Enterprise Tech Central

Best Practices to Prevent Privileged Account Abuse

Today we feature a guest blog post from SolarWinds. Check out this informative article about Best Practices and your SIEM solution.

If you are the IT security manager of a company that has even more than one system you have two scenarios:

  1. The system admins have individual super-user access to each of the datacenter servers.
  2. The admins share the privileged user credentials to those servers.

The former is best practice, and the latter a headache; especially if one of them becomes malicious, for any reasons. steampunk_victorian_magnifying_glass_icon_mk6_by_pendragon1966-d5h4eq9

In scenario #2, when a server goes down, you won’t be able to quickly identify who made what changes, whether accidentally or deliberately causing service disruption. In all probability, you may guess who the malicious person is, but it will be hard to prove as it’s a shared account. Now, what if you have hundreds of servers, and 50 system administrators sharing credentials? This is all getting to a level that’s too complicated to deal with while investigating security breach.

The 2015 Verizon Data Breach Investigations Report states that more than half of the security incidents (55%) were from privilege accounts abuse. Roughly, that’s about 44,000 incidents. And, that’s a worrisome figure, though not unmanageable with the right security strategy and tools. This may be an insider threat, or simply a case of using a compromised super-user account from the outside – it could be one of your ex-employees. You may never know if you don’t have the right tools and processes in place.

So, what’s the best way forward?

Stop sharing passwords

Sharing passwords among system admins or using service accounts only complicates credential management, and makes tracking difficult from an investigative or audit standpoint. Look for a solution that will integrate with your existing active directory setup, and one that will help you create groups and delegate permissions individually. When someone does login with administrator or privileged accounts, you should be alerted or receive a regular report to review that activity.

Collect and manage logs centrally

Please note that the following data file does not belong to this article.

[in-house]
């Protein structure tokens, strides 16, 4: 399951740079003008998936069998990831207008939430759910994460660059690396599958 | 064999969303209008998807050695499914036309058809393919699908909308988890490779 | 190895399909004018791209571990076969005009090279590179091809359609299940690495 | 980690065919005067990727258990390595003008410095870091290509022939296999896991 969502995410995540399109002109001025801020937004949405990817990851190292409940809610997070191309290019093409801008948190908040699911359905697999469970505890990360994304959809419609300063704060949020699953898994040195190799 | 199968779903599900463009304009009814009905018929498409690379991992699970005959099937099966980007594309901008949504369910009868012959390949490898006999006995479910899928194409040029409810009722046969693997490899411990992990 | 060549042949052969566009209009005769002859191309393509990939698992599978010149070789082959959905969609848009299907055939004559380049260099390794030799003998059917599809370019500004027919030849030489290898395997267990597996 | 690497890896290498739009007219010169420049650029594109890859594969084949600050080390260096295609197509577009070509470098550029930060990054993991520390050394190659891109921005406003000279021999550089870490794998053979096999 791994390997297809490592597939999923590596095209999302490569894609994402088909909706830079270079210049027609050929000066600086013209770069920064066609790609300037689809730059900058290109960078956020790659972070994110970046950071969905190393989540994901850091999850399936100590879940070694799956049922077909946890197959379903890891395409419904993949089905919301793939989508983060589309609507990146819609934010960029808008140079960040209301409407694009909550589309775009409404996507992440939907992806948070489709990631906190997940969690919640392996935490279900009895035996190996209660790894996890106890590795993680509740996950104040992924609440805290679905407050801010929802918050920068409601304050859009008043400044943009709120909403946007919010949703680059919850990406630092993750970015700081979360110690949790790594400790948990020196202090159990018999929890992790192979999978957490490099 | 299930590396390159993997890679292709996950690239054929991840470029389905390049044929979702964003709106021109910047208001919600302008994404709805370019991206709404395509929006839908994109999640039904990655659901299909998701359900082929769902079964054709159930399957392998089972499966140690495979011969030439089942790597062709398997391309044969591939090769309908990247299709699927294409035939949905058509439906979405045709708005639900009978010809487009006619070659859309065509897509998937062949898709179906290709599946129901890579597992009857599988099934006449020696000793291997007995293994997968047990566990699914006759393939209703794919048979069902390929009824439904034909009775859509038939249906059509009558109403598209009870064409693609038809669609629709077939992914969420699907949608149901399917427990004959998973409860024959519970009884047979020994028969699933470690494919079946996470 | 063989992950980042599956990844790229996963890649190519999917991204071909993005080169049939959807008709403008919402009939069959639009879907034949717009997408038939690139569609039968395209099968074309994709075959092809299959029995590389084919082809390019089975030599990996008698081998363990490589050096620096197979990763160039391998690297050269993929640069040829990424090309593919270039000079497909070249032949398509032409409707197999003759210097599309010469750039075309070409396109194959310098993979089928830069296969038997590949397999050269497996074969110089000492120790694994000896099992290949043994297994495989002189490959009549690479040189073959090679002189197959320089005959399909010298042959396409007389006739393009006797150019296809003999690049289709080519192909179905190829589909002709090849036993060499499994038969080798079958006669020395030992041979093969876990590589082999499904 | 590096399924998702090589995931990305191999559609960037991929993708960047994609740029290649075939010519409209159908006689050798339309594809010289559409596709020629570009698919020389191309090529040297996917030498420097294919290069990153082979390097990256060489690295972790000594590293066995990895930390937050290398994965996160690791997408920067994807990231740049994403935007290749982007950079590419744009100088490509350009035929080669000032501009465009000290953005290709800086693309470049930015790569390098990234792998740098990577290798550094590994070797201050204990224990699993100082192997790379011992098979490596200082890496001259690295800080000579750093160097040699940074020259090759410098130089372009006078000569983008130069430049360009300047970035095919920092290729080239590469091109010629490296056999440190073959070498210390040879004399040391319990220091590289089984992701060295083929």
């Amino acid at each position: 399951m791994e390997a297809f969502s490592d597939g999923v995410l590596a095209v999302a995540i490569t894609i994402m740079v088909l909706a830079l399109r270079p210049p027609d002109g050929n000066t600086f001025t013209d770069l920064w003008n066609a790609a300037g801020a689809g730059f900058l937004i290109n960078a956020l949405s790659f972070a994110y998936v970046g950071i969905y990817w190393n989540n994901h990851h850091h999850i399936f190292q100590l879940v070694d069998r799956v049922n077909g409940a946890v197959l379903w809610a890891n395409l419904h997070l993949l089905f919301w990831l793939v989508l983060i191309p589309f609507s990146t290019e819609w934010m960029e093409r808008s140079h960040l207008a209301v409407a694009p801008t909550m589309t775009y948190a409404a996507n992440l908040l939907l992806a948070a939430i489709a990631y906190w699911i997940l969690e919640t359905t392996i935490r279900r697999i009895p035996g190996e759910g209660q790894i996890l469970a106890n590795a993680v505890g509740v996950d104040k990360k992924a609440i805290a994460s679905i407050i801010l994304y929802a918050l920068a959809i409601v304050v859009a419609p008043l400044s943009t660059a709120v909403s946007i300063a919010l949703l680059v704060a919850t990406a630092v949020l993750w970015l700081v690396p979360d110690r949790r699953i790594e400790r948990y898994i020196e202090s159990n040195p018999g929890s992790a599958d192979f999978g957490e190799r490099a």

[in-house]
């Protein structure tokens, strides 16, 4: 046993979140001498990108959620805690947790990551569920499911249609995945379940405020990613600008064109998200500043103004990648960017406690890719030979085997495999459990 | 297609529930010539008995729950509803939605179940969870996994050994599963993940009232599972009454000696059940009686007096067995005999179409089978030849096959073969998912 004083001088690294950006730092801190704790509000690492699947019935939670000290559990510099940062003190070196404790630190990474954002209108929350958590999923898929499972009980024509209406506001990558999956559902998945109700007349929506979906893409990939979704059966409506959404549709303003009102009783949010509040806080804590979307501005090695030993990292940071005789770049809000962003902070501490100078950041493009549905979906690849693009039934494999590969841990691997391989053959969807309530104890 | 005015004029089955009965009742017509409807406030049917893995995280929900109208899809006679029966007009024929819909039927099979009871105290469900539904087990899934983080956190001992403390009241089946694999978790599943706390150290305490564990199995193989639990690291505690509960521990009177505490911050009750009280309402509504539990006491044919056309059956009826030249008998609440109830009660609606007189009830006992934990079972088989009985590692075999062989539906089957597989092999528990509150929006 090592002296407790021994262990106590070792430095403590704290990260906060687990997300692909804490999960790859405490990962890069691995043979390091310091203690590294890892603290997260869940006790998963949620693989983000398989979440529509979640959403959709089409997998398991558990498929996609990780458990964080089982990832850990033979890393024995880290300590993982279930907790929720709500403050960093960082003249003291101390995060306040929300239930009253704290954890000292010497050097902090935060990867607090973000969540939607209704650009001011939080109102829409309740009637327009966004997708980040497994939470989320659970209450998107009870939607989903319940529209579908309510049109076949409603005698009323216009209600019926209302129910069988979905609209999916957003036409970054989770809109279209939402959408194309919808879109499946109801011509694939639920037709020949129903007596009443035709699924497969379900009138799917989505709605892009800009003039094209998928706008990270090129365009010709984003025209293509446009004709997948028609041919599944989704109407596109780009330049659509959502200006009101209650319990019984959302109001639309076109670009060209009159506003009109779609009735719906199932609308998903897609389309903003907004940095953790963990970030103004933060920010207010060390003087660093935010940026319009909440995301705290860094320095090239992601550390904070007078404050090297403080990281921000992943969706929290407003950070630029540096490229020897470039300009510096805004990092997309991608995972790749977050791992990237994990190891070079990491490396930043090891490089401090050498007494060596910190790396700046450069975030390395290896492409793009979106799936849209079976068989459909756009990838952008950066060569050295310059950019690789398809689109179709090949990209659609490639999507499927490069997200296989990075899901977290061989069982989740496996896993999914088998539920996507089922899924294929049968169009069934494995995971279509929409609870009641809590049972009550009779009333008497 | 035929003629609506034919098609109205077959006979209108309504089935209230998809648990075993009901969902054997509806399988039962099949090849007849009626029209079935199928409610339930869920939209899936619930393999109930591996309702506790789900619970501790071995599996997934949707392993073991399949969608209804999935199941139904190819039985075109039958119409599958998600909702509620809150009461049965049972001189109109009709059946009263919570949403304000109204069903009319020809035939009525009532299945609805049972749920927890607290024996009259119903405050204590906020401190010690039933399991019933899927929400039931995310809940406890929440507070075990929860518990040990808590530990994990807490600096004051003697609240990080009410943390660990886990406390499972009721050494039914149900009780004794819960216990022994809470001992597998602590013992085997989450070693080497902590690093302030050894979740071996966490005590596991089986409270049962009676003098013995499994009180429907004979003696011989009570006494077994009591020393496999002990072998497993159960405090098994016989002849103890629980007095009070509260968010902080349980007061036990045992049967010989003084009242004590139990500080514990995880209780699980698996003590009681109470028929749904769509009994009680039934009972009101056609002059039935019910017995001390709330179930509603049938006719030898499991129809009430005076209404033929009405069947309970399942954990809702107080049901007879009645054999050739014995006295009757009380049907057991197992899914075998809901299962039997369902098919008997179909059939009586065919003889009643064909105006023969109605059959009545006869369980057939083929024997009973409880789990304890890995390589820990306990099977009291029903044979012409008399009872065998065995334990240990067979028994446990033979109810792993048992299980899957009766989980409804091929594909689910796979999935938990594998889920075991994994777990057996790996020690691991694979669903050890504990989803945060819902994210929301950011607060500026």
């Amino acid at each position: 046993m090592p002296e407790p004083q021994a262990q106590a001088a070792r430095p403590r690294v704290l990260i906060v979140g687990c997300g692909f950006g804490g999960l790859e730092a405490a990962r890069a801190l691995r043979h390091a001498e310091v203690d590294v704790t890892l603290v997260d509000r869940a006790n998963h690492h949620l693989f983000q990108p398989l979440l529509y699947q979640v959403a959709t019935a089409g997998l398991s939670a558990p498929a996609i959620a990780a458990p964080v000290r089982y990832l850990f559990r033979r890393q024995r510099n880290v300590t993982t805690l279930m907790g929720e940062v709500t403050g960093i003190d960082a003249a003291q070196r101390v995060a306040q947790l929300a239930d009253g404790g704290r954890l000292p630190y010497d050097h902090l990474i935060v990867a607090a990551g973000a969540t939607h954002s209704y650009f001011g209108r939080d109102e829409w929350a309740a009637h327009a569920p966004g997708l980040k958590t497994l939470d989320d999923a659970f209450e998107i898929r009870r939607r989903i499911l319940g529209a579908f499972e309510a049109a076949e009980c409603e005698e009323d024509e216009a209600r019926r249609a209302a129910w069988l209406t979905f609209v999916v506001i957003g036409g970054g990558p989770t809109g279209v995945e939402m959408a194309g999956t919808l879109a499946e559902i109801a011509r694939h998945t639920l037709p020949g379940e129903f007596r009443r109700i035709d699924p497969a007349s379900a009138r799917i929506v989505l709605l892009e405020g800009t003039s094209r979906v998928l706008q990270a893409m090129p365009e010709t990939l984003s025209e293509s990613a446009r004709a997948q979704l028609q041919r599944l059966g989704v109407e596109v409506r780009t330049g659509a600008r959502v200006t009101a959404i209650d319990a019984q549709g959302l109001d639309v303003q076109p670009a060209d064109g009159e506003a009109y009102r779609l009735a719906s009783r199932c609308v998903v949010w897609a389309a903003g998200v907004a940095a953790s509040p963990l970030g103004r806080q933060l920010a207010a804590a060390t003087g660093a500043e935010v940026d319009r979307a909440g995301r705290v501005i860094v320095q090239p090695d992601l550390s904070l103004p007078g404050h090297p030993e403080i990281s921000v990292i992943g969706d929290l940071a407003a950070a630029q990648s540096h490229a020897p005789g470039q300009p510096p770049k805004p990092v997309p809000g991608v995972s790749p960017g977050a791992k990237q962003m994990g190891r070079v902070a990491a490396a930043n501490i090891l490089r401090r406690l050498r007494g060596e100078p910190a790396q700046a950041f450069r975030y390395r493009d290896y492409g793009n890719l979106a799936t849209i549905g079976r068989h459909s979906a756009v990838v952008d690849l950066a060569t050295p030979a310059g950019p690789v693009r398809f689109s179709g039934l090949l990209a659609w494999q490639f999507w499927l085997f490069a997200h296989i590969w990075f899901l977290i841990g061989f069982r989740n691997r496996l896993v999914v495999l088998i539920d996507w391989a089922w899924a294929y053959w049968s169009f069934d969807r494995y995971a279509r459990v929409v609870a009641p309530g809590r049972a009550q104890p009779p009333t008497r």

Having a centralized console to automatically collect, monitor and audit events relating to super-user accounts helps in faster incident response or breach mitigation. You may dig into the specifics of each and every log file, and analyze patterns. If this exercise is manual, it’s cumbersome and inefficient. You have to automate it with the right tools and security strategy.

Setup Notifications/alerts in case of an anomalous activity

Create individual notifications/alerts for each type of login event that applies to a group or groups. Clearly define the correlation logic with respect to a specific activity, number of events within a time interval, and the resulting actions. Examples:

  • Sending an email to the IT manager when a new member is being added to an admin group
  • Alerting when multiple administrator logon failures are happening in a span of 1 minute

 Become compliant & schedule audits

Regulatory compliance standards such as PCI DSS, SOX, HIPAA, etc., require that you have full accountability of your super-user accounts and activities. Periodic audits of the administrator account or admin group accounts is essential to not only identify anomalous behavior(like account changes, user logon/logoff, software installs, failed logons, stopped processes, etc.) but also to comply with industry requirements and audits.

Whether you manage a startup environment or an enterprise, curbing privileged account abuse should be one of your top priorities in your security policy. The policy must do away with manual time-consuming log analyses and threat detection, and move towards an automated solution encompassing security information and event management.

Danielle Felder

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